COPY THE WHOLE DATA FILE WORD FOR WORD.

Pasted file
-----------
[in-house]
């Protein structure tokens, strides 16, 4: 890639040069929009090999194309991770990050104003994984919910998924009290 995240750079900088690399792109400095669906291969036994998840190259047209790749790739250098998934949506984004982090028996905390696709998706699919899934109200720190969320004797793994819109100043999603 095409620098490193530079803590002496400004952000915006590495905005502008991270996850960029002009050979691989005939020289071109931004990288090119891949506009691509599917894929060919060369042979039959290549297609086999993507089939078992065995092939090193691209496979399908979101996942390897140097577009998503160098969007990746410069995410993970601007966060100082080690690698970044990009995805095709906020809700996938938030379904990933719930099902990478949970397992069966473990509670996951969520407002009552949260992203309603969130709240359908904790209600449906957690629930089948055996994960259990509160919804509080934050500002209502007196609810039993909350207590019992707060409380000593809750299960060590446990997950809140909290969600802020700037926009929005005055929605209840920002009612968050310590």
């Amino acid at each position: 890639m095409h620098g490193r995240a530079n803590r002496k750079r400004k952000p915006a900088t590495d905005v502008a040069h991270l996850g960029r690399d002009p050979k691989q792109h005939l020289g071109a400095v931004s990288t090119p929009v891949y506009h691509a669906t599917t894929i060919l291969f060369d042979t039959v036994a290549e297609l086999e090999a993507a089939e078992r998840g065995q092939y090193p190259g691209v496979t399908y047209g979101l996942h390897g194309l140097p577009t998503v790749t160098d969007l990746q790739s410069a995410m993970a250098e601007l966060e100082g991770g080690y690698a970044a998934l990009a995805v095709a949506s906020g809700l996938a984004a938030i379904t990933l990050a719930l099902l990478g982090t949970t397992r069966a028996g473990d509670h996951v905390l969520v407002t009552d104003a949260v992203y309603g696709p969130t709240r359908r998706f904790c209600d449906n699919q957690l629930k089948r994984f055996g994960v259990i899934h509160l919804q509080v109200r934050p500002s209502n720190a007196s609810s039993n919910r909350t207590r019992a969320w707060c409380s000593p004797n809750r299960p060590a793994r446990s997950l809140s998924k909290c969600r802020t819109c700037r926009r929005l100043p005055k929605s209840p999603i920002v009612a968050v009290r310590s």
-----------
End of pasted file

[in-house]
């Protein structure tokens, strides 16, 4: 890639040069929009090999194309991770990050104003994984919910998924009290 995240750079900088690399792109400095669906291969036994998840190259047209790749790739250098998934949506984004982090028996905390696709998706699919899934109200720190969320004797793994819109100043999603 095409620098490193530079803590002496400004952000915006590495905005502008991270996850960029002009050979691989005939020289071109931004990288090119891949506009691509599917894929060919060369042979039959290549297609086999993507089939078992065995092939090193691209496979399908979101996942390897140097577009998503160098969007990746410069995410993970601007966060100082080690690698970044990009995805095709906020809700996938938030379904990933719930099902990478949970397992069966473990509670996951969520407002009552949260992203309603969130709240359908904790209600449906957690629930089948055996994960259990509160919804509080934050500002209502007196609810039993909350207590019992707060409380000593809750299960060590446990997950809140909290969600802020700037926009929005005055929605209840920002009612968050310590």
């Amino acid at each position: 890639m095409h620098g490193r995240a530079n803590r002496k750079r400004k952000p915006a900088t590495d905005v502008a040069h991270l996850g960029r690399d002009p050979k691989q792109h005939l020289g071109a400095v931004s990288t090119p929009v891949y506009h691509a669906t599917t894929i060919l291969f060369d042979t039959v036994a290549e297609l086999e090999a993507a089939e078992r998840g065995q092939y090193p190259g691209v496979t399908y047209g979101l996942h390897g194309l140097p577009t998503v790749t160098d969007l990746q790739s410069a995410m993970a250098e601007l966060e100082g991770g080690y690698a970044a998934l990009a995805v095709a949506s906020g809700l996938a984004a938030i379904t990933l990050a719930l099902l990478g982090t949970t397992r069966a028996g473990d509670h996951v905390l969520v407002t009552d104003a949260v992203y309603g696709p969130t709240r359908r998706f904790c209600d449906n699919q957690l629930k089948r994984f055996g994960v259990i899934h509160l919804q509080v109200r934050p500002s209502n720190a007196s609810s039993n919910r909350t207590r019992a969320w707060c409380s000593p004797n809750r299960p060590a793994r446990s997950l809140s998924k909290c969600r802020t819109c700037r926009r929005l100043p005055k929605s209840p999603i920002v009612a968050v009290r310590s």